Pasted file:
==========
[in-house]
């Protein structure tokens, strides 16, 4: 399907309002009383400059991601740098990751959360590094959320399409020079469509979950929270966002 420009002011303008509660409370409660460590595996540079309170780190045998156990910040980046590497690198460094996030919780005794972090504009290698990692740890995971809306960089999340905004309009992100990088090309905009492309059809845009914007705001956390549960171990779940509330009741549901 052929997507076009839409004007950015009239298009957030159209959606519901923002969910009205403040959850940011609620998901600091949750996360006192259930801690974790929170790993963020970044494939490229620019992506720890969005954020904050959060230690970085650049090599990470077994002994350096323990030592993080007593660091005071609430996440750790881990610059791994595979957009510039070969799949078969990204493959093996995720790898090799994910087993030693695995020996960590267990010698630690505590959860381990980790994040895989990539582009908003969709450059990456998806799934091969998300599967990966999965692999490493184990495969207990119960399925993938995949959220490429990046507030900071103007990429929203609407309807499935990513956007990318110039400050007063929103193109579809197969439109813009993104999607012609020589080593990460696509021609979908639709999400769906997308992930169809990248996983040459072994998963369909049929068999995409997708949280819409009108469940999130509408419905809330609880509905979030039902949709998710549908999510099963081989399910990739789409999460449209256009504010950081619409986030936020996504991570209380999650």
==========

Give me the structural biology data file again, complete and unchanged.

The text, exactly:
[in-house]
């Protein structure tokens, strides 16, 4: 399907309002009383400059991601740098990751959360590094959320399409020079469509979950929270966002 420009002011303008509660409370409660460590595996540079309170780190045998156990910040980046590497690198460094996030919780005794972090504009290698990692740890995971809306960089999340905004309009992100990088090309905009492309059809845009914007705001956390549960171990779940509330009741549901 052929997507076009839409004007950015009239298009957030159209959606519901923002969910009205403040959850940011609620998901600091949750996360006192259930801690974790929170790993963020970044494939490229620019992506720890969005954020904050959060230690970085650049090599990470077994002994350096323990030592993080007593660091005071609430996440750790881990610059791994595979957009510039070969799949078969990204493959093996995720790898090799994910087993030693695995020996960590267990010698630690505590959860381990980790994040895989990539582009908003969709450059990456998806799934091969998300599967990966999965692999490493184990495969207990119960399925993938995949959220490429990046507030900071103007990429929203609407309807499935990513956007990318110039400050007063929103193109579809197969439109813009993104999607012609020589080593990460696509021609979908639709999400769906997308992930169809990248996983040459072994998963369909049929068999995409997708949280819409009108469940999130509408419905809330609880509905979030039902949709998710549908999510099963081989399910990739789409999460449209256009504010950081619409986030936020996504991570209380999650």